Opponents no longer in awe of once-invincible Australians

Last Updated 23 October 2010, 17:07 IST

Yet, the Goa match is important. It’s a window of opportunity for every single youngster in the two sides. India will be worried about how they lost the plot  in the final five overs in the field. Australia are scratching their heads at the canter with which the young Indians prevailed in Vizag. So, the opportunity beckons in Goa.

No matter how India do in this game, or in the five one-dayers against New Zealand, they would still not be sure of their bowling. History tells us that India’s best shows on the world stage have been on account of their bowlers. The Madans, Sandhus and Binnys in 1983, not to forget India’s greatest one-day player. The Binnys, Chetans and Sivas in the 1985 Benson and Hedges or the Srinaths and the Zaheers in the 2003 World Cup in South Africa -- all were stellar on the world stage.

No such optimism now. But give it six months, and you could have three names there. Ashwin, for sure.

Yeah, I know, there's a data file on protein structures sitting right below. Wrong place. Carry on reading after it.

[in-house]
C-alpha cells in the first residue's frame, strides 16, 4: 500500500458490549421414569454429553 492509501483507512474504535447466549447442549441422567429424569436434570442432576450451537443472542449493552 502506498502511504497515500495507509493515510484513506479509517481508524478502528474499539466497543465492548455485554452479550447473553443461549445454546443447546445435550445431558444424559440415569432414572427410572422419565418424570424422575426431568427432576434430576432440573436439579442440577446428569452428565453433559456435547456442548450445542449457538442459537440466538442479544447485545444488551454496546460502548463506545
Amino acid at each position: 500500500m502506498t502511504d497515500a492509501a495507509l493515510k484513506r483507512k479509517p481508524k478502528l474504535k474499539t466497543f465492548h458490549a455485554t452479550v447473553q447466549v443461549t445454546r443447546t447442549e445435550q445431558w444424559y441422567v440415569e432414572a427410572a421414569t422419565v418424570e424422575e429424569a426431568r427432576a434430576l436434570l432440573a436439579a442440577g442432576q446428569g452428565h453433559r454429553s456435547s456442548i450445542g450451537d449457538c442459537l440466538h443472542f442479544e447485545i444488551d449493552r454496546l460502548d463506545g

Australia have a reputation to defend. They have won a hat-trick of World Cup wins. Even in sluggish conditions in the West Indies, they were a handful, but not anymore. The invincibility of yesteryear is long gone. That intimidating factor is history, at least when it comes to India -- not just the cricketers but most of the billion-plus population.
But then, their bowling was manned by the likes of Warne and McGrath, and the batsman too were very good. No such brimming of confidence now.

This makes the World Cup, in my opinion, one of the most open fields ever. Every side is beatable and there is no escaping that fact. Thus, before the curtain goes up, last-minute preparations are at a feverish pitch.

That’s why the Goa game is important. That’s why it would be a shame if rain intervenes. Both sides would look to take something out of the final game. India are a step away from a clean sweep. Can you imagine an Aussie leaving the shores of a country firing a blank? Australia have an opportunity to thump their chests for their home fans, especially with the Poms watching.

 The build-up for both teams ahead is sketchy. India and Australia play in conditions which are completely at variance with the sub-continent’s situation. India travel to South Africa; Australia meet England in the Ashes, and both conditions would be alien to the sub-continent.

The mix-n-match policy is going to start in earnest from now on.

(Published 23 October 2010, 17:06 IST)

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